Police station not up to standards

Denver Collins

The facility, which was built in the 1920s, has had maintenance problems for years.

City mulls how to fix facility

A roof collapse in early February at the Kent police station revealed a serious problem for the Kent Police Department.

The facility, which was built in the 1920s, has had maintenance problems for years, including a leaky ceiling, which contributed to the roof collapse.

A 2008 inspection by the Ohio Department of Rehabilitation and Correction Bureau of Adult Detention found the facility to be in noncompliance with more than one-third of the minimum standards. Out of 14 Ohio Minimum Jail Standards under the facility category, the Kent police station failed to meet five. The station lacks sufficient space for prisoners, seating, natural light and interior lighting under the standards.

Kent Safety Director Bill Lillich said the best estimate for having an up-to-code police station in downtown Kent is 18-36 months.

The city has had architectural plans commissioned for two options: repairing the current facility or building a new one. However, the city has not yet decided which option it will pursue.

“Both are expensive, but we’re working on figuring out how to afford one or the other,” City Manager Dave Ruller said.

Ruller also said the city has been exploring building a joint facility with Kent State police and Portage County Sherrif’s Department.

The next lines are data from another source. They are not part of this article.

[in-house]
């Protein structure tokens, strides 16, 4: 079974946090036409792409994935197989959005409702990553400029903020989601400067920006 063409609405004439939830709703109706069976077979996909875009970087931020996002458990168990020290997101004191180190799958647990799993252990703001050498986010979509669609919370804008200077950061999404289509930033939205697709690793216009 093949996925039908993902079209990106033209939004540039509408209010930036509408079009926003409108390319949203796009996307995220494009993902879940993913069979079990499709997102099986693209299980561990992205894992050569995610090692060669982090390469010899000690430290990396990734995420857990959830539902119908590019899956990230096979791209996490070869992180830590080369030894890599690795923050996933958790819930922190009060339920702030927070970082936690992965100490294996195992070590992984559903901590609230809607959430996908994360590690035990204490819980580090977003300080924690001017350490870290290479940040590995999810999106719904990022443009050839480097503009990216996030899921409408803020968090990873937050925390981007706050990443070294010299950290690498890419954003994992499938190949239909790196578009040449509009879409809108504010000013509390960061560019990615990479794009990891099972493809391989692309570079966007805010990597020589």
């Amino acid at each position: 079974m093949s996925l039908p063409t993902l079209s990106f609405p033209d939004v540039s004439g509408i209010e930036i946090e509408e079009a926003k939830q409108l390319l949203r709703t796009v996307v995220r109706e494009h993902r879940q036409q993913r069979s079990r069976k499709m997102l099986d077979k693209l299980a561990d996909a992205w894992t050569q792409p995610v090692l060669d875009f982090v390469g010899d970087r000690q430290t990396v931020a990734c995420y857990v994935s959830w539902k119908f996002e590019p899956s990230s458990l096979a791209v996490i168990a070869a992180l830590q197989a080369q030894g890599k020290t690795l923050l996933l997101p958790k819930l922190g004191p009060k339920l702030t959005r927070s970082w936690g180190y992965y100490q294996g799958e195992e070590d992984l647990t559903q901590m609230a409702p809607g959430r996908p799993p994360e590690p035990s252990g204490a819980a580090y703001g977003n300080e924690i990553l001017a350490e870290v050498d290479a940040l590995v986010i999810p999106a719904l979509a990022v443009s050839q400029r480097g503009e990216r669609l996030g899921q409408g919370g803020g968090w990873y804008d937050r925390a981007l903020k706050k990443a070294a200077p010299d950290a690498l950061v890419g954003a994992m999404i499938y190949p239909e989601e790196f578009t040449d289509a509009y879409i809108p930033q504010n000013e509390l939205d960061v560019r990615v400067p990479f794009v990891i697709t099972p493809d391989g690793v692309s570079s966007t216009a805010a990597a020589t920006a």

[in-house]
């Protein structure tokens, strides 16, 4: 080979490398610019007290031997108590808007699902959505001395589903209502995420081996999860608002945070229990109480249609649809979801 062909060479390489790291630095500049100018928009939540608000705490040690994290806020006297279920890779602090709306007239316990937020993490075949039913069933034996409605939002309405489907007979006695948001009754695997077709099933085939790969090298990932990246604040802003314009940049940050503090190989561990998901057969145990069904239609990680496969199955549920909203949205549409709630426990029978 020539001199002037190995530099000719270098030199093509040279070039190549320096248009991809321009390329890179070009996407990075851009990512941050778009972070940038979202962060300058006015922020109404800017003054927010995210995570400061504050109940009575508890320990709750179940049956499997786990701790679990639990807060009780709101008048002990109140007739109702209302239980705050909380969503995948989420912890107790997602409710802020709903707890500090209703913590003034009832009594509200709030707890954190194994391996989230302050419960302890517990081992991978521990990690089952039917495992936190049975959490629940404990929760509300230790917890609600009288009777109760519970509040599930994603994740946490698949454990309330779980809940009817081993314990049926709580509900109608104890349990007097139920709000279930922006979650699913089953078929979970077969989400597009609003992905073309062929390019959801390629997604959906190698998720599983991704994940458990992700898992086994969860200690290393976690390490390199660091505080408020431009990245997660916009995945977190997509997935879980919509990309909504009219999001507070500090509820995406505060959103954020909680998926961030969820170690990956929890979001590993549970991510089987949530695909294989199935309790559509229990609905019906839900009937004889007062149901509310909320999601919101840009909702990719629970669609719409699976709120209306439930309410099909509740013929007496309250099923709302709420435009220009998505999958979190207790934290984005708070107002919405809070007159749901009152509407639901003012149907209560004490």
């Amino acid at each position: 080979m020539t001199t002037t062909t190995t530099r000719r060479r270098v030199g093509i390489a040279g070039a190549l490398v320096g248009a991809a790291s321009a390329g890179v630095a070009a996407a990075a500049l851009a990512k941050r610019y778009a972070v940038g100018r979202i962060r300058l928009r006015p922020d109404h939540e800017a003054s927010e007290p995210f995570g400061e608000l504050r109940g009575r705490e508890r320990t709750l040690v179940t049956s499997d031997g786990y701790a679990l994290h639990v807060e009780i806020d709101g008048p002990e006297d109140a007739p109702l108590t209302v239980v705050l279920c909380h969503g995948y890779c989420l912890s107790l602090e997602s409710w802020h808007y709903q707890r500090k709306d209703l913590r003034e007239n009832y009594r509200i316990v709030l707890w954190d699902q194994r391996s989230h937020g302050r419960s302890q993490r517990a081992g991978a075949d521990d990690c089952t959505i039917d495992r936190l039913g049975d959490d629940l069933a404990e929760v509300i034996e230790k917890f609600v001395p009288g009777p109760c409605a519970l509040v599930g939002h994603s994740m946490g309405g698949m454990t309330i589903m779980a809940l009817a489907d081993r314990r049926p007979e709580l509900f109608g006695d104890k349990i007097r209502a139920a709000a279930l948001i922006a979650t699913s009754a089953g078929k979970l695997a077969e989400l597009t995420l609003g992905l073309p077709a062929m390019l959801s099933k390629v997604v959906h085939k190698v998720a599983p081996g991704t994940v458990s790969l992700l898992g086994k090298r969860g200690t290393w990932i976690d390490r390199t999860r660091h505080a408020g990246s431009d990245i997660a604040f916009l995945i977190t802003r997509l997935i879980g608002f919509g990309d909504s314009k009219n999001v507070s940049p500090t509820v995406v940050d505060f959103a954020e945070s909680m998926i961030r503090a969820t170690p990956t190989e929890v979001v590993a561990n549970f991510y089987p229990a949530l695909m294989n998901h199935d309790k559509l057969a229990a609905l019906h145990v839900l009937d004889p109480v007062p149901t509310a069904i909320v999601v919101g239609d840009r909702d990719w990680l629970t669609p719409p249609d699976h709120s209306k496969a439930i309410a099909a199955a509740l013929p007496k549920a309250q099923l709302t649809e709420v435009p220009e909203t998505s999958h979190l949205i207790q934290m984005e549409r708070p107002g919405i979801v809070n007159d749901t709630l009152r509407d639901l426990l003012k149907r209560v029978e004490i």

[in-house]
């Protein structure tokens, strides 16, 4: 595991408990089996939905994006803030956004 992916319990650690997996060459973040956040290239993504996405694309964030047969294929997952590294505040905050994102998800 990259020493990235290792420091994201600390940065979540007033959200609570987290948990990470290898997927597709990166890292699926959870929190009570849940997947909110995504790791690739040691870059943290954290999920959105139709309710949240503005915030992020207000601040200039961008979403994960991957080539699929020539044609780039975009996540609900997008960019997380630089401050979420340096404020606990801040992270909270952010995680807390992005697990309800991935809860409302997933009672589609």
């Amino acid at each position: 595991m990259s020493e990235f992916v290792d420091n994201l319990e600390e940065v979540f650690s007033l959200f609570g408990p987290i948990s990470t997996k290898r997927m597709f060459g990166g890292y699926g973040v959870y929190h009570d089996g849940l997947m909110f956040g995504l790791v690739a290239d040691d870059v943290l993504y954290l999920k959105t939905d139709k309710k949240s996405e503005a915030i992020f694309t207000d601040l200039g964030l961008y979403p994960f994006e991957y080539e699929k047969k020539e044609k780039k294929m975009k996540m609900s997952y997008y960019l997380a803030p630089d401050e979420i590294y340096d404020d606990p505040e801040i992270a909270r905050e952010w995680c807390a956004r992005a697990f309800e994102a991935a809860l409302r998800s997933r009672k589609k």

“Unfortunately, we haven’t been able to get the timing to work for a combined project, so now it looks like we’ll have to pursue it on our own,” he said.

The $9 million budgeted for a new station was pulled in late 2009 because the city’s finances were “not real great,” Lillich said. Lack of funding is a large issue preventing plans for remodeling or development from going forward.

“We hope to come to a decision by mid-year,” Lillich said.

But the choice seems black-and-white to Lt. Jayme Cole, who has worked at the station for 22 years.

“It would be a physical impossibility to fix this building,” Cole said, adding the cost of bringing the building up to code would be as much, if not more than building a new station.

Cole joked about the situation, noting police officers face enough danger on the job.

“It’d be ironic if I died from having a beam fall on my head,” he said.

Contact public affairs reporter Denver Collins at [email protected].